Recent rains of around 300 mm have brought out the spring insects in quantity. It was nice to be greeted on the first night by Ozphyllum kuranda Rentz, Su and Ueshima.
O. kuranda is an occupant of understorey vegetation. Like many rainforest species, it can be common at times and then seemingly disappear for several years. There are two known species in the genus, this one from coastal forests from Mackay to Kuranda and another, O. naskreckii from similar habitats in northern New South Wales and southern Queensland to just north of Brisbane. Both species are plant feeders and males produce a very loud zip-like call that even this old bloke can hear.
Ozphyllum katydids are very soft-bodied and rather sluggish in their behaviour, relying more on camouflage to avoid detection. The short, round wings suggest that they cannot fly much, if at all. Gliding or short flights are probably about the best these katydids can manage. The disk-like eggs are probably laid in cracks in bark but no observations have been made.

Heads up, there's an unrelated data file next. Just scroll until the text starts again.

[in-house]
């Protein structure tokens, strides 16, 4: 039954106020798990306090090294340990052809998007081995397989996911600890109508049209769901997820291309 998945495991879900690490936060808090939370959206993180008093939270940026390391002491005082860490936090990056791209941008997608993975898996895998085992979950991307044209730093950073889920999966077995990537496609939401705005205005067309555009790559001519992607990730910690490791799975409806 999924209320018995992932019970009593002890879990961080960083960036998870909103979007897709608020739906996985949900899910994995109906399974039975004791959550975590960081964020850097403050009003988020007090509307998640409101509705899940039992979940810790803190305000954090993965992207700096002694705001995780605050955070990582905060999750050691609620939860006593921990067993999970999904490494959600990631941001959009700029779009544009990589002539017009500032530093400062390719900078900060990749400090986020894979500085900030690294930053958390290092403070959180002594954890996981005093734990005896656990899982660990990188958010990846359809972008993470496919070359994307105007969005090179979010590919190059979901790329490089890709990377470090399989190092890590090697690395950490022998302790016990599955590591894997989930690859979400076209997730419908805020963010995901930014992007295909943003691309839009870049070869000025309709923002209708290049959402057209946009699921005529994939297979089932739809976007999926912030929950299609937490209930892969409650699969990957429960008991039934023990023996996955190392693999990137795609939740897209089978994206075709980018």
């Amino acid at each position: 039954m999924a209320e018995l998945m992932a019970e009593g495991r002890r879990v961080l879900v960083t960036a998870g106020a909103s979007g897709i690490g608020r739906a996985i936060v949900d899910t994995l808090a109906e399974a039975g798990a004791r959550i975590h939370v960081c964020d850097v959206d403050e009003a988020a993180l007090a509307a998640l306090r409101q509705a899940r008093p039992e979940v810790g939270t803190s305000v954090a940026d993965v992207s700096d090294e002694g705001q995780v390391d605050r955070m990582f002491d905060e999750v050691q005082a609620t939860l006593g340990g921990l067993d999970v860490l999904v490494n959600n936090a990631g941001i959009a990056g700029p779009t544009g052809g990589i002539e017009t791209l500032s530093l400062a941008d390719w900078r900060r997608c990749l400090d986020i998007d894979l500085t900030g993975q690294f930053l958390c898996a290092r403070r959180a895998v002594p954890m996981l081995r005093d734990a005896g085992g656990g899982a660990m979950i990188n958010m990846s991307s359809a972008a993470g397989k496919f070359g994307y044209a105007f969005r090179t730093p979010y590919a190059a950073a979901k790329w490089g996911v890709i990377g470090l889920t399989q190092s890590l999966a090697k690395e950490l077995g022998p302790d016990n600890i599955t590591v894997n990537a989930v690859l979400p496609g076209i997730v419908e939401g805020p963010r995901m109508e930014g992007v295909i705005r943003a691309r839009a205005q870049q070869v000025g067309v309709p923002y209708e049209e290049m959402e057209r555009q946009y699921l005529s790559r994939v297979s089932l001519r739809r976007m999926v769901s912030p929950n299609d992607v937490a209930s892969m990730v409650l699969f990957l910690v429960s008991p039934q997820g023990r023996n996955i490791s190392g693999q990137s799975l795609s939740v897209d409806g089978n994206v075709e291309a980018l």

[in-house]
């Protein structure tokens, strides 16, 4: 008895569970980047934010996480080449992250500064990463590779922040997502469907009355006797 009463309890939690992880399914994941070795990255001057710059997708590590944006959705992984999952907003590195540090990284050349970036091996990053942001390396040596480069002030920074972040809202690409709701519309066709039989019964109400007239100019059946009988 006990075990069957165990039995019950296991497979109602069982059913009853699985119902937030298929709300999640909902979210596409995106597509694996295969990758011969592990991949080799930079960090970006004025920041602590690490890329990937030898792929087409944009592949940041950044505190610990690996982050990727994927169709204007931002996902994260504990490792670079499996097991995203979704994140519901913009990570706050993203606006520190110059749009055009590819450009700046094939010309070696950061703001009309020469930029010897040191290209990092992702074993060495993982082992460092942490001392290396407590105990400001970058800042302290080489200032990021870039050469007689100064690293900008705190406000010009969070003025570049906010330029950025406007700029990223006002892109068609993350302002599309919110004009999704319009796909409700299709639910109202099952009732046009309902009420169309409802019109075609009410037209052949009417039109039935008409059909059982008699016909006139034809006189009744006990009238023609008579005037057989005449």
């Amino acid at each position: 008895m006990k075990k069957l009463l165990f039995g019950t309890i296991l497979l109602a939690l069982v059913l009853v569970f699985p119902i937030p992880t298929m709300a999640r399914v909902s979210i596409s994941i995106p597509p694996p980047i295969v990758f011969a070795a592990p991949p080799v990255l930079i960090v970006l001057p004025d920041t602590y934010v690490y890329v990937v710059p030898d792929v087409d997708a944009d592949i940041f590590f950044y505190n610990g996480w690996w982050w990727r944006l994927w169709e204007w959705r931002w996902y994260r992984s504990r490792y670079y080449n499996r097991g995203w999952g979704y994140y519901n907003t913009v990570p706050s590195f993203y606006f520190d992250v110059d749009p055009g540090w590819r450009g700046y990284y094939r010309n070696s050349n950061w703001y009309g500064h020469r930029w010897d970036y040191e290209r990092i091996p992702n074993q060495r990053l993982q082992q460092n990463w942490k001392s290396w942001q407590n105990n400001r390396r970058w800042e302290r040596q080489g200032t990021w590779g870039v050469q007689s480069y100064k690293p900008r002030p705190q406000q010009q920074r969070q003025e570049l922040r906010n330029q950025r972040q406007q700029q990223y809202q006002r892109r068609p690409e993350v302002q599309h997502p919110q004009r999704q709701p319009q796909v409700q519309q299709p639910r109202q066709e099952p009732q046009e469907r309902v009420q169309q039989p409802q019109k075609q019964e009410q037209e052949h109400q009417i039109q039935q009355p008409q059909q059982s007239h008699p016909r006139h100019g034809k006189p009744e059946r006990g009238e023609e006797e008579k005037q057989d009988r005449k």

The closest known relative of Ozphyllum is probably Cosmophyllum, a genus known from Chile. This suggests that these katydids are remnants of a time long ago when the southern continents were conjoined.
Rentz, D. C. F., Su, Y. N., Ueshima, N. 2007. Studies in Australian Tettigoniidae: Ozphyllum, a new genus of Phaneropterine katydids with comments on its relationships and ecology (Orthoptera: Tettigoniidae; Phaneropterinae). Zootaxa 1629 57-68. (pdf's available)